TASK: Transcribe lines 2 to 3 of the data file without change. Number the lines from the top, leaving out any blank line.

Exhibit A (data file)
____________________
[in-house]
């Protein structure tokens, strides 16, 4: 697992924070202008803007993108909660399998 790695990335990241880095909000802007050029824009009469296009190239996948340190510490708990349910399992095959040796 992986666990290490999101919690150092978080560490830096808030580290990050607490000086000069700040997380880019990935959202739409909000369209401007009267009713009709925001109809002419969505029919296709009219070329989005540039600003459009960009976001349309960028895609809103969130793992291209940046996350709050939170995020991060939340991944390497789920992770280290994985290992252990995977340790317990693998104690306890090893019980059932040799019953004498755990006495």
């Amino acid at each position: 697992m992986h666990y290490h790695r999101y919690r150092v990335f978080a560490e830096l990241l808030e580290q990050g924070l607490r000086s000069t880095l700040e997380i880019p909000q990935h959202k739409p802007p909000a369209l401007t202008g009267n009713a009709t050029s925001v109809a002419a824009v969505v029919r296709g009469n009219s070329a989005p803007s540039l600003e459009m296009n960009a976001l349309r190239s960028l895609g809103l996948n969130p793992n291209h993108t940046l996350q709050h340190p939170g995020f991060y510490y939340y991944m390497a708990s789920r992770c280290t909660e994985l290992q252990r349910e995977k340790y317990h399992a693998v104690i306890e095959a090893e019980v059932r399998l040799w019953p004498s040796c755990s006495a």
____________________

């Protein structure tokens, strides 16, 4: 697992924070202008803007993108909660399998 790695990335990241880095909000802007050029824009009469296009190239996948340190510490708990349910399992095959040796 992986666990290490999101919690150092978080560490830096808030580290990050607490000086000069700040997380880019990935959202739409909000369209401007009267009713009709925001109809002419969505029919296709009219070329989005540039600003459009960009976001349309960028895609809103969130793992291209940046996350709050939170995020991060939340991944390497789920992770280290994985290992252990995977340790317990693998104690306890090893019980059932040799019953004498755990006495």
């Amino acid at each position: 697992m992986h666990y290490h790695r999101y919690r150092v990335f978080a560490e830096l990241l808030e580290q990050g924070l607490r000086s000069t880095l700040e997380i880019p909000q990935h959202k739409p802007p909000a369209l401007t202008g009267n009713a009709t050029s925001v109809a002419a824009v969505v029919r296709g009469n009219s070329a989005p803007s540039l600003e459009m296009n960009a976001l349309r190239s960028l895609g809103l996948n969130p793992n291209h993108t940046l996350q709050h340190p939170g995020f991060y510490y939340y991944m390497a708990s789920r992770c280290t909660e994985l290992q252990r349910e995977k340790y317990h399992a693998v104690i306890e095959a090893e019980v059932r399998l040799w019953p004498s040796c755990s006495a």